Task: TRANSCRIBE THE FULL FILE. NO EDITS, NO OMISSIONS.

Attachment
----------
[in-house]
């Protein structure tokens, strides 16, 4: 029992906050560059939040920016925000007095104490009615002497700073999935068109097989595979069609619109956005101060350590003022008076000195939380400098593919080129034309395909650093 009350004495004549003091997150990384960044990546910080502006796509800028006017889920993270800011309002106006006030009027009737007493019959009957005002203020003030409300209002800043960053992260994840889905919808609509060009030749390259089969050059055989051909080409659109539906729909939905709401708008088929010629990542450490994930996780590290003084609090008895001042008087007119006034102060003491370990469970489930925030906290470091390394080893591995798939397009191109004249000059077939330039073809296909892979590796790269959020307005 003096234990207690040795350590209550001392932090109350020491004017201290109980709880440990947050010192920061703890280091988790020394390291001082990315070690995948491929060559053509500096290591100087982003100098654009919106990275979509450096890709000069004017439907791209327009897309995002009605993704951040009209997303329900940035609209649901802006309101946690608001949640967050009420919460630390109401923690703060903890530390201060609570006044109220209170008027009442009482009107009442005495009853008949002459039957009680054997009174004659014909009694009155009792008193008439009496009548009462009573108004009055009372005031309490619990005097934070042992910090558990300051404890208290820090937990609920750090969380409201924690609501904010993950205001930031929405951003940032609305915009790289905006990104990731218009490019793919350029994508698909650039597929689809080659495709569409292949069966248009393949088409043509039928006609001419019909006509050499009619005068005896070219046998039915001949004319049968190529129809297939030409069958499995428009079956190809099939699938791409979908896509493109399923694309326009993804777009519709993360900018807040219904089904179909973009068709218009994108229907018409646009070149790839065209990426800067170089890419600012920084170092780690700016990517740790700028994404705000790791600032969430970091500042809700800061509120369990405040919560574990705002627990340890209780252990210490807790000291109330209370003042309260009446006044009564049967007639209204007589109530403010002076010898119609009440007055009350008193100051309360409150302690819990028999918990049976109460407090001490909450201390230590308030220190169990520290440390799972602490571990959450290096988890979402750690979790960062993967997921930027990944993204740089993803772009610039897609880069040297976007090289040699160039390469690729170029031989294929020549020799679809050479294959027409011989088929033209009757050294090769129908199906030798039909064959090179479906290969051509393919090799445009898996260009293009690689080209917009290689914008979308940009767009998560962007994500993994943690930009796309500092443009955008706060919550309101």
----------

[in-house]
């Protein structure tokens, strides 16, 4: 029992906050560059939040920016925000007095104490009615002497700073999935068109097989595979069609619109956005101060350590003022008076000195939380400098593919080129034309395909650093 009350004495004549003091997150990384960044990546910080502006796509800028006017889920993270800011309002106006006030009027009737007493019959009957005002203020003030409300209002800043960053992260994840889905919808609509060009030749390259089969050059055989051909080409659109539906729909939905709401708008088929010629990542450490994930996780590290003084609090008895001042008087007119006034102060003491370990469970489930925030906290470091390394080893591995798939397009191109004249000059077939330039073809296909892979590796790269959020307005 003096234990207690040795350590209550001392932090109350020491004017201290109980709880440990947050010192920061703890280091988790020394390291001082990315070690995948491929060559053509500096290591100087982003100098654009919106990275979509450096890709000069004017439907791209327009897309995002009605993704951040009209997303329900940035609209649901802006309101946690608001949640967050009420919460630390109401923690703060903890530390201060609570006044109220209170008027009442009482009107009442005495009853008949002459039957009680054997009174004659014909009694009155009792008193008439009496009548009462009573108004009055009372005031309490619990005097934070042992910090558990300051404890208290820090937990609920750090969380409201924690609501904010993950205001930031929405951003940032609305915009790289905006990104990731218009490019793919350029994508698909650039597929689809080659495709569409292949069966248009393949088409043509039928006609001419019909006509050499009619005068005896070219046998039915001949004319049968190529129809297939030409069958499995428009079956190809099939699938791409979908896509493109399923694309326009993804777009519709993360900018807040219904089904179909973009068709218009994108229907018409646009070149790839065209990426800067170089890419600012920084170092780690700016990517740790700028994404705000790791600032969430970091500042809700800061509120369990405040919560574990705002627990340890209780252990210490807790000291109330209370003042309260009446006044009564049967007639209204007589109530403010002076010898119609009440007055009350008193100051309360409150302690819990028999918990049976109460407090001490909450201390230590308030220190169990520290440390799972602490571990959450290096988890979402750690979790960062993967997921930027990944993204740089993803772009610039897609880069040297976007090289040699160039390469690729170029031989294929020549020799679809050479294959027409011989088929033209009757050294090769129908199906030798039909064959090179479906290969051509393919090799445009898996260009293009690689080209917009290689914008979308940009767009998560962007994500993994943690930009796309500092443009955008706060919550309101």